Remodeling - Months to Years. Once the new tissues have been incorporated into the existing tendon, the remodeling process can begin in earnest. This period of time actually encompasses our whole lives as we are constantly changing our bodies as we grow, age, and engage in meaningful activities. From a healing perspective, this can take months or even years to fully develop the tendons that were a part of the injury. While this can seem daunting in its scale, it is also a huge source of optimism as even older injuries and complaints can often be improved with effort.
Despite the various options that exist to treat tendon injuries, they can sometimes result in reduced function and disability for months. Even with successful treatment, some will be left with a tendon that is weaker than previous and potentially more susceptible to injury in the future. While tendons have the ability to regenerate to a degree, the current thought is that the highly ordered structure that it began with will likely not return to preinjury levels after injury and recovery. After the healing process, tendons contain a higher concentration of the Type 3 collagen, which are typically thinner fibers, resulting in an overall weaker tendon. This can be changed to a degree over time by developing the strength of that tendon, but how much depends on the severity, location, and circumstances of the injury.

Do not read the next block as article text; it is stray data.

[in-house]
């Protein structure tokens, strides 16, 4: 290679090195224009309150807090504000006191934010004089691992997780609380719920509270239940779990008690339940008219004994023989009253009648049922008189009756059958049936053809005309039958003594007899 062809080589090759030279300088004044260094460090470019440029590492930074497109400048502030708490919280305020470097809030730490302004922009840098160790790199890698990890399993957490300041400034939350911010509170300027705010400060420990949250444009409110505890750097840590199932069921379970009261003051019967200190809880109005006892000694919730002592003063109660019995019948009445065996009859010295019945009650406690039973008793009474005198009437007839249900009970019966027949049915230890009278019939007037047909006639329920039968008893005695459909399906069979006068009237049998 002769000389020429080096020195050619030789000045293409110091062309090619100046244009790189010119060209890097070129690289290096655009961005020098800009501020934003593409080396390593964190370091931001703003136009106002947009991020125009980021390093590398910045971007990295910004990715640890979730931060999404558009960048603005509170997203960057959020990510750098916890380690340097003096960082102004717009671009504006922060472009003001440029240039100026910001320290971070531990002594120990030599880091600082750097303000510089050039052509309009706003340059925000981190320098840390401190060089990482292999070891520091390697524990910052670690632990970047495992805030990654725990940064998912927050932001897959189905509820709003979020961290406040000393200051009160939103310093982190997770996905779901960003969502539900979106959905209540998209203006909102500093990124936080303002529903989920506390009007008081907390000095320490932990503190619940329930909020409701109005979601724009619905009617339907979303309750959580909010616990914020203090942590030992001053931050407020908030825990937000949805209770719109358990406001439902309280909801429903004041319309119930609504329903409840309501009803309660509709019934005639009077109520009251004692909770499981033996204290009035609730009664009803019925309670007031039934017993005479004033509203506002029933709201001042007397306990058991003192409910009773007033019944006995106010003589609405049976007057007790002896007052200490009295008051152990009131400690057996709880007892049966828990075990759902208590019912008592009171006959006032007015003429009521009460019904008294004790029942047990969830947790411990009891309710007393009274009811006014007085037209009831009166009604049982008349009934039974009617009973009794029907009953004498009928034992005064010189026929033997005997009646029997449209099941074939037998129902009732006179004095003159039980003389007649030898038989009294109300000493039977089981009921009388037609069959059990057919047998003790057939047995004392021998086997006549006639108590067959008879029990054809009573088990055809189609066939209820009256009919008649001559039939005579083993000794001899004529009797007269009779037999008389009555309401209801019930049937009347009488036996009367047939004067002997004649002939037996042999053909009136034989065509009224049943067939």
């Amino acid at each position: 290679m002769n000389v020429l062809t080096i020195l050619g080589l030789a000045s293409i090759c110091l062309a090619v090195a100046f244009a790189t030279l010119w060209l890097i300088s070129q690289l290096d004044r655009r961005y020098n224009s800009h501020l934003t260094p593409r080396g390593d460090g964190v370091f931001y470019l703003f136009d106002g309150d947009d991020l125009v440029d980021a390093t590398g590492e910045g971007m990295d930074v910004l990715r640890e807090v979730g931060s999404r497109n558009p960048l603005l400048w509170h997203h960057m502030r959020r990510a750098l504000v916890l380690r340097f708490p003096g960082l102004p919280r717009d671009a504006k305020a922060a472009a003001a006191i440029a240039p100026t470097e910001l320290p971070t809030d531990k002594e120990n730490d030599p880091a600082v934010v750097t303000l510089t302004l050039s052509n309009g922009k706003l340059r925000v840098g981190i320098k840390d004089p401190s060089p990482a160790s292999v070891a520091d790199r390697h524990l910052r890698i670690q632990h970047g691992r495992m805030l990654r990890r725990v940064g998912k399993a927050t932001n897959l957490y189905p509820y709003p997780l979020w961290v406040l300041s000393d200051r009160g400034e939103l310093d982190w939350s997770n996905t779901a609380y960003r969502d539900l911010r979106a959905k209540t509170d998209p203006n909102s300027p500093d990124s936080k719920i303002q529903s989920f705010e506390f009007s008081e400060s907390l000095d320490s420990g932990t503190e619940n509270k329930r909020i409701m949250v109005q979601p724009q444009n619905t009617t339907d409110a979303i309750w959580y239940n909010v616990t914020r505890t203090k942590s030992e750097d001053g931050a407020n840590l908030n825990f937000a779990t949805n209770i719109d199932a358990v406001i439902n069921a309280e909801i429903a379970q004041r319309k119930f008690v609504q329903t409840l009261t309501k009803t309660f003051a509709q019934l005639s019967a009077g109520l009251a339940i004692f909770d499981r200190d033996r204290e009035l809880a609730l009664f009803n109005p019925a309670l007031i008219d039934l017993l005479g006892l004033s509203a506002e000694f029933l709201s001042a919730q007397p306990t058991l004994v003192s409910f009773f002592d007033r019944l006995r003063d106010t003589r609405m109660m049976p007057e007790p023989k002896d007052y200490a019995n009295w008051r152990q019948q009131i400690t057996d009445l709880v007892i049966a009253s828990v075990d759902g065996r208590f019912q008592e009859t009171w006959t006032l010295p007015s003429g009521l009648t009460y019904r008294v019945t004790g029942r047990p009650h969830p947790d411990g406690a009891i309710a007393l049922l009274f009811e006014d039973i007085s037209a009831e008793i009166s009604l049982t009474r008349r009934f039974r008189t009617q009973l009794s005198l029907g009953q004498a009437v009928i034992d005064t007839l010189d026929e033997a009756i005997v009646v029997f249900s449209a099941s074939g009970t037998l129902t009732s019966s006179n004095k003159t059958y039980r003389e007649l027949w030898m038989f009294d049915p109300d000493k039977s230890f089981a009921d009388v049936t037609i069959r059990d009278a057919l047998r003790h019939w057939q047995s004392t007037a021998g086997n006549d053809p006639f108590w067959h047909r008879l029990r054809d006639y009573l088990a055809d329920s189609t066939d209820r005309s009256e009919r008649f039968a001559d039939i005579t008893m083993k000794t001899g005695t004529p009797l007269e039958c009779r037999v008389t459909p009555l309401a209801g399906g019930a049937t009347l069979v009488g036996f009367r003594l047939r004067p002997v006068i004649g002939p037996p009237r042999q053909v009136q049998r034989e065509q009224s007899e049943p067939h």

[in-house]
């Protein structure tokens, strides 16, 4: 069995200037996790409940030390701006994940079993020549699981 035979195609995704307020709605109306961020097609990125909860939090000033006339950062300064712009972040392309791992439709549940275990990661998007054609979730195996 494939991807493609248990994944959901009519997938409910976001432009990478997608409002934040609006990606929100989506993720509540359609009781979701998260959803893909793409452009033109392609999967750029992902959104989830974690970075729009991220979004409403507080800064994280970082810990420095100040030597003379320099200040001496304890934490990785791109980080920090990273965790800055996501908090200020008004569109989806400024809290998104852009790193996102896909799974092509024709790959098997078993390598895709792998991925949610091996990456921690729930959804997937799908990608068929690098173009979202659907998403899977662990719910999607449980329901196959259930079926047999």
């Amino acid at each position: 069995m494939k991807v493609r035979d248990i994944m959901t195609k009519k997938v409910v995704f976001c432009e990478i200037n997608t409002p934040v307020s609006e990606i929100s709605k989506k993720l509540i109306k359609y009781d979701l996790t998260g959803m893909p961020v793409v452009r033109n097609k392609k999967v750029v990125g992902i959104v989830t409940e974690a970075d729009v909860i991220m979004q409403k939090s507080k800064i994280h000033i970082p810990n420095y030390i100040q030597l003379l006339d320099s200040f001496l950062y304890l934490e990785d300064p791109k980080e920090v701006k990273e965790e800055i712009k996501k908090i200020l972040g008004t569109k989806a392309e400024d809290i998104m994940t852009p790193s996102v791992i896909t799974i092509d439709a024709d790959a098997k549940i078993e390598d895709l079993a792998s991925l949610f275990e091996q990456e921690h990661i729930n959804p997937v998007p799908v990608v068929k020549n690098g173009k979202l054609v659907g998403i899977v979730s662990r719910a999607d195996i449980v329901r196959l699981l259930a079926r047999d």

So what can be done about this then?
1. Manage and guide the inflammatory process. Everyone will have different needs when it comes to this. Inflammation is a natural and necessary part of recovery. However, if this period is prolonged, it does not allow for transition into the later stages.